connection between the mountain and the sun god may seem odd,
but we note that elsewhere in the ancient world, the connection
between conical mountains and sun gods is well-established. Though
made of pre-Cambrian quartzite, the mountain is known to contain
gold deposits, a metal that is often linked with the sun. Some
of this gold has been used by the ancient Celts for their gold
ornaments – a discovery which came as some surprise to the
scientists making it, as the mountain was not considered a likely
source. Like gold, the crystalline structure absorbs and refracts
light, its conical shape adding to the majestic towering effect
the hill has over the surrounding landscape. These properties
therefore seem to have made it an ideal candidate to become the
sacred domain of Lugh, the sun god, and his festival Lughnasa.
Patrick as a sacred mountain is not unique in Ireland. Brandon
Mountain, Ireland’s second highest peak (3127ft), located
in Co. Kerry, is linked with St Brendan and his alleged voyage
to an island in the West, believed by some to be a voyage of discovery
to America. Perhaps it is more likely that the island in question
was the mythical Isle of the Blessed.
There are traditions about this mountain that provide further
detail on what happened at the festival of Lughnasa. Marie Mac
Neill, author of The Festival of Lughnasa, states that there was
an old Lughnasa assembly on the top of Brandon Mountain, which
saw a harvest outing that involved climbing the mountain and going
down into the village of Cloghane for a festival. No doubt, such
a festival occurred after the climbing of Croagh Patrick wa swell.
The festival has been revived and even the theft of the stone
head of Crom Dubh, which was to be seen in the old graveyard in
Cloghane until it was stolen in 1993, did not discourage the locals
from making a replica head and celebrating the festival annually,
“primarily a gathering for the local community and an attempt
to rekindle the original spirit of the event”.
MacNeill has studied 180 Irish sites where the Festival of Lughnasa
was celebrated. She has concluded that all of these were “purely
pagan and earth-oriented in context”. Though 180 might seem
much, she felt that originally there had been many more. Based
on this and similar research, she concluded that Lughnasa was
the biggest of all “Fire Festivals” – outperforming
the traditional “Beltane Festival” which often saw
bonfires lighted on hill tops. As MacNeill and others have observed,
though, the large number of festivals did not mean that the festival
lived on in folklore.
solar aspect of the mountain can also be seen 6.5 kilometres to
the east of Croagh Patrick, where there is a remarkable stone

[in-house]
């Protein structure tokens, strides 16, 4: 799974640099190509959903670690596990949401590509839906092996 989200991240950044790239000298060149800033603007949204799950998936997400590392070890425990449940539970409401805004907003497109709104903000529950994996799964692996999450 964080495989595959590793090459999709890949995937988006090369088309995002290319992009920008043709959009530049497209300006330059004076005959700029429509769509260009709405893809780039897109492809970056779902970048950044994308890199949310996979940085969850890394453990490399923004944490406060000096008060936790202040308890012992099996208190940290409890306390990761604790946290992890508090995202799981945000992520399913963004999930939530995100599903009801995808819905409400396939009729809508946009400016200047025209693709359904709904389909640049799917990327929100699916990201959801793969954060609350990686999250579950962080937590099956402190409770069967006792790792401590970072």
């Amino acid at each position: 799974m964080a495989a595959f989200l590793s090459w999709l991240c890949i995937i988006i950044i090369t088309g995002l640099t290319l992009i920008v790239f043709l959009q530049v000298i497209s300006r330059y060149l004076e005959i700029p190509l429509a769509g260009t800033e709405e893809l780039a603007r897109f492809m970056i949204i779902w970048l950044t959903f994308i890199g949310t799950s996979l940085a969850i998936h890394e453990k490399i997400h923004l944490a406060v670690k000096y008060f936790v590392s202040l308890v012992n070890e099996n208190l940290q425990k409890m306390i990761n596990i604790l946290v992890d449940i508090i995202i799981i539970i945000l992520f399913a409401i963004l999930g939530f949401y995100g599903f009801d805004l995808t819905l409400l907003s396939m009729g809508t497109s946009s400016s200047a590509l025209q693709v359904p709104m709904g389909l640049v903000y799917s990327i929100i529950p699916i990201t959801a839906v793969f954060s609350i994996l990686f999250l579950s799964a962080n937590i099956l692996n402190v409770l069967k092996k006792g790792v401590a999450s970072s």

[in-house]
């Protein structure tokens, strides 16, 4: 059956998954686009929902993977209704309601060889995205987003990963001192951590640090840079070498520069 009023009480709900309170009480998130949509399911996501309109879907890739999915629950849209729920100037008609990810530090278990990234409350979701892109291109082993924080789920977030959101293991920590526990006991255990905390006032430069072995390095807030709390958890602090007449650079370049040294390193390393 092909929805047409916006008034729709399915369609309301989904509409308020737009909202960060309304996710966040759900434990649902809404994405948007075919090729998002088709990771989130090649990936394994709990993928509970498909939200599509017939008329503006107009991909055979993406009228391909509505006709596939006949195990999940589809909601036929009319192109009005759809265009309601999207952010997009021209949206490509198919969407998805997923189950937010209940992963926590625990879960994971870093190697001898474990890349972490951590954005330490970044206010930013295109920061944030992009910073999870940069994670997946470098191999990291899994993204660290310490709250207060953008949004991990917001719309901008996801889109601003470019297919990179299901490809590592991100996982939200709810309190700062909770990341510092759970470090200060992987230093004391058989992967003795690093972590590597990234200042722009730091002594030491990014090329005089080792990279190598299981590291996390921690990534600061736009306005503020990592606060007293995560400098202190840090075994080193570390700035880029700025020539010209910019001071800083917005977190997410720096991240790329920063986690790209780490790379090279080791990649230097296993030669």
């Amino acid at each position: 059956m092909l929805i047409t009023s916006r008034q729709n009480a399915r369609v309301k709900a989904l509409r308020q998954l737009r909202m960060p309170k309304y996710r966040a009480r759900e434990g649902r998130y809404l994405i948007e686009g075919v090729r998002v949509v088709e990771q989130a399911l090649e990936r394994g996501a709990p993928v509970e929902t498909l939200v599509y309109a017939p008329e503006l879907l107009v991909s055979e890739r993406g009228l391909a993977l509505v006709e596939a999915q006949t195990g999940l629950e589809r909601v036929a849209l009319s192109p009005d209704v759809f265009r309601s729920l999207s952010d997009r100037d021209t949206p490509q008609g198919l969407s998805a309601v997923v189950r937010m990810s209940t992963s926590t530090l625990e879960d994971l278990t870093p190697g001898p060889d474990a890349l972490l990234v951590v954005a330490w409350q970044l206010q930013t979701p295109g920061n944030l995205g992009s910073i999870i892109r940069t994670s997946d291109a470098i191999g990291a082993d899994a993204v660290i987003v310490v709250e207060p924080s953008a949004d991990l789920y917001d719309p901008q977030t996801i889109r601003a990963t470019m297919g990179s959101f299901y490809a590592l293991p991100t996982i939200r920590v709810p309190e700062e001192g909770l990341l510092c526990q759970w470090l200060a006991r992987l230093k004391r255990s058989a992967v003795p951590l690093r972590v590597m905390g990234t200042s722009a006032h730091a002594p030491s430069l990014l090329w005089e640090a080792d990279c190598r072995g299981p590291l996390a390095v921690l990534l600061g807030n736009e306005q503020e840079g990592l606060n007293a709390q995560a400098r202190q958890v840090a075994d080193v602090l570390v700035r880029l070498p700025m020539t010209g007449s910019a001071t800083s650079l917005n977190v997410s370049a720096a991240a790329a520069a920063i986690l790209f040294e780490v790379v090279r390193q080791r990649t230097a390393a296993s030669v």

outcrop, the Boheh stone, decorated with prehistoric inscriptions.
The site has a “solar light show” which plays with
sacred mountain in the background. Amateur archaeologist Gerry
Bracken detected that on April 18 and August 24, the setting sun
hits the top of Croagh Patrick and instead of setting behind it,
slides down the northern slope, as if “rolling” down
the hill. This phenomenon of a double sunset is similar to the
double setting of the sun around the Paps of Jura, a holy mountain
in Western Scotland.
Patrick is not the only site dedicated to the Irish saint that
was transformed from a Celtic sanctuary. St Patrick’s Purgatory
is now notorious as a pilgrimage site – and was even more
so in medieval times. Medieval maps showed it as a site as important
as Dublin, indeed it was sometimes the only location identified
in Ireland on some Mediterranean maps. Today, it is a non-existent
community, whose existence only comes about in the summer,
when the monastery opens to receive its annual visitors.
If you do not know it exists, you will have a hard to time locating
it on a map, and there is no chance that anyone chances across
the location by accident while driving through Ireland; the nearest
main road is miles away from the road towards the pier to the
island in Lough Derg, in the general area of Donegal. Though it
was July, I did not go on the three day pilgrimage, though there
was still a steady stream of particularly middle aged Irish women
who made the voyage, often dropped off by the rest of the family,
who went their separate ways.
In the past, pilgrims included Alfred of Northumbria, as well
as Harold, who was to fight the Normans as King of England. Famous
visitors accounts come from a knight Owein, as well as the Aragon
noble Ramon de Perillos. Each of these visited the original cave,
which was so popular that often 1500 visitors in a single day